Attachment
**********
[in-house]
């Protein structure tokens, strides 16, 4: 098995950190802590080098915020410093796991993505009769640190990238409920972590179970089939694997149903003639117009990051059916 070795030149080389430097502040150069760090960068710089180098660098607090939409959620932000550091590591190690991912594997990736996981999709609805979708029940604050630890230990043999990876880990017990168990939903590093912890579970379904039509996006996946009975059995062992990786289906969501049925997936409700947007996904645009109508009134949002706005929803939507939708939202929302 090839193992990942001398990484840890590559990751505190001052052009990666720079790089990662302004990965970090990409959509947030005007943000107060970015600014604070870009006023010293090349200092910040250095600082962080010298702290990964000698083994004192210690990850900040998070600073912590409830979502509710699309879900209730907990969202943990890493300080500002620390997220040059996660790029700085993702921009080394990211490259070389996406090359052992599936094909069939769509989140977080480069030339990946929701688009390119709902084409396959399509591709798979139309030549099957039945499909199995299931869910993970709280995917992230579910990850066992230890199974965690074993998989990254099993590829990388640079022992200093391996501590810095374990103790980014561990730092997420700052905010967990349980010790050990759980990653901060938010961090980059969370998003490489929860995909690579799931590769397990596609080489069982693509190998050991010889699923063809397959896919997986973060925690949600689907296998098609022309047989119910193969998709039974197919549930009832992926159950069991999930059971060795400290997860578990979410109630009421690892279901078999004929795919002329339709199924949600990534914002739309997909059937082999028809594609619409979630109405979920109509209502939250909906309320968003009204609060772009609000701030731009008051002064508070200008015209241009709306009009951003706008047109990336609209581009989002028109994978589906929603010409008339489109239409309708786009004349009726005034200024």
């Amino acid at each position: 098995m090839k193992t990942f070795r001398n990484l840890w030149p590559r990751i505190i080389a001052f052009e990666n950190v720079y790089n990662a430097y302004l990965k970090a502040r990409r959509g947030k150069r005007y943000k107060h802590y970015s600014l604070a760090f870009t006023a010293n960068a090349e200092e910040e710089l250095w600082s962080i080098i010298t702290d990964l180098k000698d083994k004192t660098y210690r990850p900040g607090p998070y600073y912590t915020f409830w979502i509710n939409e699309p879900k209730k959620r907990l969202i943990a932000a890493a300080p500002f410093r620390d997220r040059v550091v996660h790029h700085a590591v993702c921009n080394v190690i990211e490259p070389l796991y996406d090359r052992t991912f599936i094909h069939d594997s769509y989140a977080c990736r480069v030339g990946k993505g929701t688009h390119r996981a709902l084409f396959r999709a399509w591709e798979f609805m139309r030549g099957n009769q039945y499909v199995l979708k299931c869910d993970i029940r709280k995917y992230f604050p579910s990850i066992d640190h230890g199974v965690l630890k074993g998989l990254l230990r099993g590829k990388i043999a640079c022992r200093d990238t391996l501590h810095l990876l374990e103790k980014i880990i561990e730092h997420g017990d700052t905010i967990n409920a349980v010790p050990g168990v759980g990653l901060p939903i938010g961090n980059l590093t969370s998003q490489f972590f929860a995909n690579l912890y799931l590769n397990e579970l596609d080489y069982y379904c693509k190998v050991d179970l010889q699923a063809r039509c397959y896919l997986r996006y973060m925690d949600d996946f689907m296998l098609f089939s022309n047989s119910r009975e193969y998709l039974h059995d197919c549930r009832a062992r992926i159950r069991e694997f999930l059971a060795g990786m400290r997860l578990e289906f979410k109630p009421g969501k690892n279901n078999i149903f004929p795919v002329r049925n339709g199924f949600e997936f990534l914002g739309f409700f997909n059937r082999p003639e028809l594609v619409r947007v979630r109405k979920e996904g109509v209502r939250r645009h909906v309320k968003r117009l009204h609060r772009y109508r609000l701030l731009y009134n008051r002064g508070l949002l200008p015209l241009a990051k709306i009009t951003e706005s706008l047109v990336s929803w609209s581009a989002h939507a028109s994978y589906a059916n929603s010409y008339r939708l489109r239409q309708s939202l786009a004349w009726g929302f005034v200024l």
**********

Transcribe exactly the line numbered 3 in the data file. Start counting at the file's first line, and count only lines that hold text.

């Amino acid at each position: 098995m090839k193992t990942f070795r001398n990484l840890w030149p590559r990751i505190i080389a001052f052009e990666n950190v720079y790089n990662a430097y302004l990965k970090a502040r990409r959509g947030k150069r005007y943000k107060h802590y970015s600014l604070a760090f870009t006023a010293n960068a090349e200092e910040e710089l250095w600082s962080i080098i010298t702290d990964l180098k000698d083994k004192t660098y210690r990850p900040g607090p998070y600073y912590t915020f409830w979502i509710n939409e699309p879900k209730k959620r907990l969202i943990a932000a890493a300080p500002f410093r620390d997220r040059v550091v996660h790029h700085a590591v993702c921009n080394v190690i990211e490259p070389l796991y996406d090359r052992t991912f599936i094909h069939d594997s769509y989140a977080c990736r480069v030339g990946k993505g929701t688009h390119r996981a709902l084409f396959r999709a399509w591709e798979f609805m139309r030549g099957n009769q039945y499909v199995l979708k299931c869910d993970i029940r709280k995917y992230f604050p579910s990850i066992d640190h230890g199974v965690l630890k074993g998989l990254l230990r099993g590829k990388i043999a640079c022992r200093d990238t391996l501590h810095l990876l374990e103790k980014i880990i561990e730092h997420g017990d700052t905010i967990n409920a349980v010790p050990g168990v759980g990653l901060p939903i938010g961090n980059l590093t969370s998003q490489f972590f929860a995909n690579l912890y799931l590769n397990e579970l596609d080489y069982y379904c693509k190998v050991d179970l010889q699923a063809r039509c397959y896919l997986r996006y973060m925690d949600d996946f689907m296998l098609f089939s022309n047989s119910r009975e193969y998709l039974h059995d197919c549930r009832a062992r992926i159950r069991e694997f999930l059971a060795g990786m400290r997860l578990e289906f979410k109630p009421g969501k690892n279901n078999i149903f004929p795919v002329r049925n339709g199924f949600e997936f990534l914002g739309f409700f997909n059937r082999p003639e028809l594609v619409r947007v979630r109405k979920e996904g109509v209502r939250r645009h909906v309320k968003r117009l009204h609060r772009y109508r609000l701030l731009y009134n008051r002064g508070l949002l200008p015209l241009a990051k709306i009009t951003e706005s706008l047109v990336s929803w609209s581009a989002h939507a028109s994978y589906a059916n929603s010409y008339r939708l489109r239409q309708s939202l786009a004349w009726g929302f005034v200024l």